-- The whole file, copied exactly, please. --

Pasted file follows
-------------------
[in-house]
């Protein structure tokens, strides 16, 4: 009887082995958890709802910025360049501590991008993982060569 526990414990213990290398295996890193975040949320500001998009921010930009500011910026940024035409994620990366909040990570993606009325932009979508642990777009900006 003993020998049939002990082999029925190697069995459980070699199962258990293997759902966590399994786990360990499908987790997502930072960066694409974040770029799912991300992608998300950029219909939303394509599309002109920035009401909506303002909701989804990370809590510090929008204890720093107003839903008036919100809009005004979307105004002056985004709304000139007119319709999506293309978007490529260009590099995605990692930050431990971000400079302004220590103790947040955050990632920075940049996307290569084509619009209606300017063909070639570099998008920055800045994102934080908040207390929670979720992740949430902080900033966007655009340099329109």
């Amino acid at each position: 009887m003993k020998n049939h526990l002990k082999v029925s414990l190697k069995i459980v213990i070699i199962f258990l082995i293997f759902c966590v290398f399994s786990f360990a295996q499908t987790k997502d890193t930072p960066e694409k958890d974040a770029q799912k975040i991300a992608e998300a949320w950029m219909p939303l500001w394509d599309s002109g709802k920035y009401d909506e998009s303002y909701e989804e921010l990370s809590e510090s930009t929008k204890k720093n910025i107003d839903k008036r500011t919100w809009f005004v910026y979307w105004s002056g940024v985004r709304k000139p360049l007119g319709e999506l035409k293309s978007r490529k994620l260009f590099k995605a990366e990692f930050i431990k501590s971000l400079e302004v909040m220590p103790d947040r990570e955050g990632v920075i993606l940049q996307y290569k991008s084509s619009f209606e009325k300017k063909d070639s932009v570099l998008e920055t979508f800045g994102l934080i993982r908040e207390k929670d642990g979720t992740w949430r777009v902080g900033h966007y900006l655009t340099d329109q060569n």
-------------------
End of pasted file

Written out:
[in-house]
């Protein structure tokens, strides 16, 4: 009887082995958890709802910025360049501590991008993982060569 526990414990213990290398295996890193975040949320500001998009921010930009500011910026940024035409994620990366909040990570993606009325932009979508642990777009900006 003993020998049939002990082999029925190697069995459980070699199962258990293997759902966590399994786990360990499908987790997502930072960066694409974040770029799912991300992608998300950029219909939303394509599309002109920035009401909506303002909701989804990370809590510090929008204890720093107003839903008036919100809009005004979307105004002056985004709304000139007119319709999506293309978007490529260009590099995605990692930050431990971000400079302004220590103790947040955050990632920075940049996307290569084509619009209606300017063909070639570099998008920055800045994102934080908040207390929670979720992740949430902080900033966007655009340099329109």
């Amino acid at each position: 009887m003993k020998n049939h526990l002990k082999v029925s414990l190697k069995i459980v213990i070699i199962f258990l082995i293997f759902c966590v290398f399994s786990f360990a295996q499908t987790k997502d890193t930072p960066e694409k958890d974040a770029q799912k975040i991300a992608e998300a949320w950029m219909p939303l500001w394509d599309s002109g709802k920035y009401d909506e998009s303002y909701e989804e921010l990370s809590e510090s930009t929008k204890k720093n910025i107003d839903k008036r500011t919100w809009f005004v910026y979307w105004s002056g940024v985004r709304k000139p360049l007119g319709e999506l035409k293309s978007r490529k994620l260009f590099k995605a990366e990692f930050i431990k501590s971000l400079e302004v909040m220590p103790d947040r990570e955050g990632v920075i993606l940049q996307y290569k991008s084509s619009f209606e009325k300017k063909d070639s932009v570099l998008e920055t979508f800045g994102l934080i993982r908040e207390k929670d642990g979720t992740w949430r777009v902080g900033h966007y900006l655009t340099d329109q060569n």